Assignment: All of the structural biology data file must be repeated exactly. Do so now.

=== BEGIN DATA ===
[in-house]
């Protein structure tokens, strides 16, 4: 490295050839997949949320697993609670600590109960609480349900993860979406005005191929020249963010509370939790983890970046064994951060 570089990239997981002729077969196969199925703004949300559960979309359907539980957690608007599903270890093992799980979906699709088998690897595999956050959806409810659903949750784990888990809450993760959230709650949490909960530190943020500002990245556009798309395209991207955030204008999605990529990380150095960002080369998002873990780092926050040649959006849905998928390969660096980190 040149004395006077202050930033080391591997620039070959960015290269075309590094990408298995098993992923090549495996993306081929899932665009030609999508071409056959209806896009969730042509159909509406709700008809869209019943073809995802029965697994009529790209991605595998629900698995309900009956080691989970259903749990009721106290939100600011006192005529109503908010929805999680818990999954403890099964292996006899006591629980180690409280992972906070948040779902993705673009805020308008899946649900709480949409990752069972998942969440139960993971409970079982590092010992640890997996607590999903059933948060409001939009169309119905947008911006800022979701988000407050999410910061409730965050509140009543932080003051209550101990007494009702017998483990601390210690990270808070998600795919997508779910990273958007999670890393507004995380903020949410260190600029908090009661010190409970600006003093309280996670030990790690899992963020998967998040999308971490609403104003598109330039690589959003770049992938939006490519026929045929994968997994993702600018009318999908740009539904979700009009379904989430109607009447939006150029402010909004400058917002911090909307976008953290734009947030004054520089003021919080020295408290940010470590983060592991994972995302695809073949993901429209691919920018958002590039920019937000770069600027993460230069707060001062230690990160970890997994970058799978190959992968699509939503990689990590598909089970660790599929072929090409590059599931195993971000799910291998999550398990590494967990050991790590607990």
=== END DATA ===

[in-house]
């Protein structure tokens, strides 16, 4: 490295050839997949949320697993609670600590109960609480349900993860979406005005191929020249963010509370939790983890970046064994951060 570089990239997981002729077969196969199925703004949300559960979309359907539980957690608007599903270890093992799980979906699709088998690897595999956050959806409810659903949750784990888990809450993760959230709650949490909960530190943020500002990245556009798309395209991207955030204008999605990529990380150095960002080369998002873990780092926050040649959006849905998928390969660096980190 040149004395006077202050930033080391591997620039070959960015290269075309590094990408298995098993992923090549495996993306081929899932665009030609999508071409056959209806896009969730042509159909509406709700008809869209019943073809995802029965697994009529790209991605595998629900698995309900009956080691989970259903749990009721106290939100600011006192005529109503908010929805999680818990999954403890099964292996006899006591629980180690409280992972906070948040779902993705673009805020308008899946649900709480949409990752069972998942969440139960993971409970079982590092010992640890997996607590999903059933948060409001939009169309119905947008911006800022979701988000407050999410910061409730965050509140009543932080003051209550101990007494009702017998483990601390210690990270808070998600795919997508779910990273958007999670890393507004995380903020949410260190600029908090009661010190409970600006003093309280996670030990790690899992963020998967998040999308971490609403104003598109330039690589959003770049992938939006490519026929045929994968997994993702600018009318999908740009539904979700009009379904989430109607009447939006150029402010909004400058917002911090909307976008953290734009947030004054520089003021919080020295408290940010470590983060592991994972995302695809073949993901429209691919920018958002590039920019937000770069600027993460230069707060001062230690990160970890997994970058799978190959992968699509939503990689990590598909089970660790599929072929090409590059599931195993971000799910291998999550398990590494967990050991790590607990």